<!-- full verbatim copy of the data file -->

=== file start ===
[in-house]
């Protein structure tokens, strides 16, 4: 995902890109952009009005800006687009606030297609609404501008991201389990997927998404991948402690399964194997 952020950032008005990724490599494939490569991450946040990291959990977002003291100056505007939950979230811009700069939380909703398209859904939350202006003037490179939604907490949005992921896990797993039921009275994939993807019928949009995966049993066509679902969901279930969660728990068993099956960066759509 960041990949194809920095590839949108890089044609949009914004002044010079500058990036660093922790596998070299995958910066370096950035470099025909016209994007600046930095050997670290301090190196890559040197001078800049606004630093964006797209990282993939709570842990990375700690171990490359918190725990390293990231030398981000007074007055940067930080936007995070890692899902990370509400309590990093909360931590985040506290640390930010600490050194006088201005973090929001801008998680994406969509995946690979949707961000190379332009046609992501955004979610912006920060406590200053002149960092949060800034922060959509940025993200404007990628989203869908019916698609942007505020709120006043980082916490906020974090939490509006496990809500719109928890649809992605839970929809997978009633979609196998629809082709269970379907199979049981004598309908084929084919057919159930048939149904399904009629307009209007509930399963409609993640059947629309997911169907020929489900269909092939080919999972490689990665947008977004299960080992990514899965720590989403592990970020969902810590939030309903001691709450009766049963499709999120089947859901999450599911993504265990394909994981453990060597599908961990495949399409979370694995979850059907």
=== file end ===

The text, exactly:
[in-house]
């Protein structure tokens, strides 16, 4: 995902890109952009009005800006687009606030297609609404501008991201389990997927998404991948402690399964194997 952020950032008005990724490599494939490569991450946040990291959990977002003291100056505007939950979230811009700069939380909703398209859904939350202006003037490179939604907490949005992921896990797993039921009275994939993807019928949009995966049993066509679902969901279930969660728990068993099956960066759509 960041990949194809920095590839949108890089044609949009914004002044010079500058990036660093922790596998070299995958910066370096950035470099025909016209994007600046930095050997670290301090190196890559040197001078800049606004630093964006797209990282993939709570842990990375700690171990490359918190725990390293990231030398981000007074007055940067930080936007995070890692899902990370509400309590990093909360931590985040506290640390930010600490050194006088201005973090929001801008998680994406969509995946690979949707961000190379332009046609992501955004979610912006920060406590200053002149960092949060800034922060959509940025993200404007990628989203869908019916698609942007505020709120006043980082916490906020974090939490509006496990809500719109928890649809992605839970929809997978009633979609196998629809082709269970379907199979049981004598309908084929084919057919159930048939149904399904009629307009209007509930399963409609993640059947629309997911169907020929489900269909092939080919999972490689990665947008977004299960080992990514899965720590989403592990970020969902810590939030309903001691709450009766049963499709999120089947859901999450599911993504265990394909994981453990060597599908961990495949399409979370694995979850059907």